25. In closing submission, it was the Petitioner’s prayer that the Court issues an order of mandamus directing the 1st Respondent to reinstate the Petitioner’s title on parcel of land No. Nyeri/Ngarengiro/357 to him and further direct that all other entries subsequent to the issuance of the Petitioner’s title on 29th July 1997 be cancelled forthwith.
26. Although both the Respondents and the interested party did not file their submissions to the Petition, yet the 1st Respondent herein vide their Replying Affidavit dated the 6th February 2019 averred that the suit land herein had been Registered to the Settlement Fund Trustee on the 20th May 1987 wherein on the 29th July 1987 it had been transferred to the Petitioner herein. That following a complaint, a Gazette Notice No. 8145 was issued on the 15th October 2004 wherein the Petitioner’s title was cancelled and the same reverted back to the Settlement Fund Trustee wherein a transfer was subsequently effected to the interested party herein.
27. Vide his response dated 21st February 2018 to the Petition and filed on the 28th February 2018, the interested party averred that as per the Gazette Notice No. 8145 of 15th October 2004, the said land No. Nyeri/Ngarengiro/357 had been enormously and illegally registered in the name of the Petitioner.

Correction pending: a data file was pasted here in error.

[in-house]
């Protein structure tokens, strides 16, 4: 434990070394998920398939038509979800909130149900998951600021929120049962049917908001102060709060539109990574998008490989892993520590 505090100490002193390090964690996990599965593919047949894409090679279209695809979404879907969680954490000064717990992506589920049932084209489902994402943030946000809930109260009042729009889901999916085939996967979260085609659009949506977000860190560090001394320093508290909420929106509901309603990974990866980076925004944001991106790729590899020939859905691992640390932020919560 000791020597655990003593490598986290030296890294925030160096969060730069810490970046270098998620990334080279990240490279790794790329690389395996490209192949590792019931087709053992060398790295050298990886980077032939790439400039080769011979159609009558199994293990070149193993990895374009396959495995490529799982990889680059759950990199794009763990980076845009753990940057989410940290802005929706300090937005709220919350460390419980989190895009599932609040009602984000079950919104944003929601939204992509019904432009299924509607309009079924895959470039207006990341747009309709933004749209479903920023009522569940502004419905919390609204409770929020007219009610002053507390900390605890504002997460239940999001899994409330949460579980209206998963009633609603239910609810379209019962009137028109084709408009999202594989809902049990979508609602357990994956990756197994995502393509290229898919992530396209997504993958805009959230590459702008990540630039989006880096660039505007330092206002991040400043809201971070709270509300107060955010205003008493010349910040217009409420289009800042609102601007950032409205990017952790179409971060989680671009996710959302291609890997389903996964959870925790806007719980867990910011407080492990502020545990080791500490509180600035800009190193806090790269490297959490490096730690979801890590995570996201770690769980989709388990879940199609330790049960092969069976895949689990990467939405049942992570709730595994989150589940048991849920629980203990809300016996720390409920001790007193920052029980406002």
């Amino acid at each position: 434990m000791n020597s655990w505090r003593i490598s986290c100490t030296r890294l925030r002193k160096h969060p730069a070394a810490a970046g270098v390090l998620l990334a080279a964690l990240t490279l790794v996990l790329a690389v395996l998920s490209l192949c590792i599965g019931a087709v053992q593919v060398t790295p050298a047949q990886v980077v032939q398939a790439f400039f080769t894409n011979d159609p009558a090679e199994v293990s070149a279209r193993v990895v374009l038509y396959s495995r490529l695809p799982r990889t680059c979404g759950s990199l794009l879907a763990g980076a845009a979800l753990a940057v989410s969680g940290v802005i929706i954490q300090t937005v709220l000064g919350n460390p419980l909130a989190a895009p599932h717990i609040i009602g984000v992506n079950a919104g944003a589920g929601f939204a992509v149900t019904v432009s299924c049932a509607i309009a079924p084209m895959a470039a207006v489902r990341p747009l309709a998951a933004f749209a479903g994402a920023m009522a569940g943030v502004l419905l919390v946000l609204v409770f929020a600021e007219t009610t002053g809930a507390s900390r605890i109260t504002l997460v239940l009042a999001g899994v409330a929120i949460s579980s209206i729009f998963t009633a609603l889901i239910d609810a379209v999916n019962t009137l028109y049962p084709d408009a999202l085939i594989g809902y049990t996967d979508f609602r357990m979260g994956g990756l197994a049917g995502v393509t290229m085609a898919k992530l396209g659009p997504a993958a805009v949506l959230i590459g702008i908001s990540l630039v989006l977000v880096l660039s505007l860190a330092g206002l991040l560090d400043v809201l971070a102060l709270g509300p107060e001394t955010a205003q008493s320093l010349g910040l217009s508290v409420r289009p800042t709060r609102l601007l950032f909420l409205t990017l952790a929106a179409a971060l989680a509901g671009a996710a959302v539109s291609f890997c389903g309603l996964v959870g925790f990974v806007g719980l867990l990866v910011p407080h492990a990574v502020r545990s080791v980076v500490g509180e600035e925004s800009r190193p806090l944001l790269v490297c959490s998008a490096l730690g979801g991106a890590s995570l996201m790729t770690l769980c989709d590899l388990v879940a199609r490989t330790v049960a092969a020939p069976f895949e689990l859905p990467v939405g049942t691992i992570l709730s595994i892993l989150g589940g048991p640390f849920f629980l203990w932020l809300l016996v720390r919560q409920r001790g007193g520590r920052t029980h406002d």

28. That the removal of the Petitioner’s name from the register was lawful in view of the said Gazette Notice and that persons who were said to be unknown on the register was the legitimate owner of the property who later transferred it lawfully to the interested party who then acquired title and has been in occupation since its acquisition.
29. That the Petitioner having been given 60 days’ notice of cancellation of his title since 15 October 2004, needed not to consent or be granted any other notice for his name to be removed from the register on the grounds that his registration was erroneous and illegal.
30. That since the 1st Respondent had found that the acquisition of the property by the Petitioner was fraudulent, erroneous and illegal, the Petitioner could not be held to state that his right under Article 40 of the Constitution was violated.
31. The interested party put the Petitioner to strict proof particularly on documentation of acquisition of the property from the Settlement Fund Trustee as well as any receipts in payment to the Government during the acquisition of the parcel of land from the Settlement Fund Trustee.
32. I have considered the entries made by the 1st Respondent against land parcel No. Nyeri/Ngarengiro/357 (1s Respondents replying affidavit, Green card annexed as SMM1)which I herein produce as follows;
i. Entry No. 1-Settlment Fund Trustees– registered on 20th May 1987
ii. Entry No. 2 – Transfer to Lawrence Muriithi Mbabu on 29th July 1997
iii. Entry No 3 – Title deed issued in the name of Lawrence Muriithi Mbabu on 29th July 1997.
iv. Entry No. 4 –Restriction placed on 4th May 1998 pending a case before the CID to establish the real owner.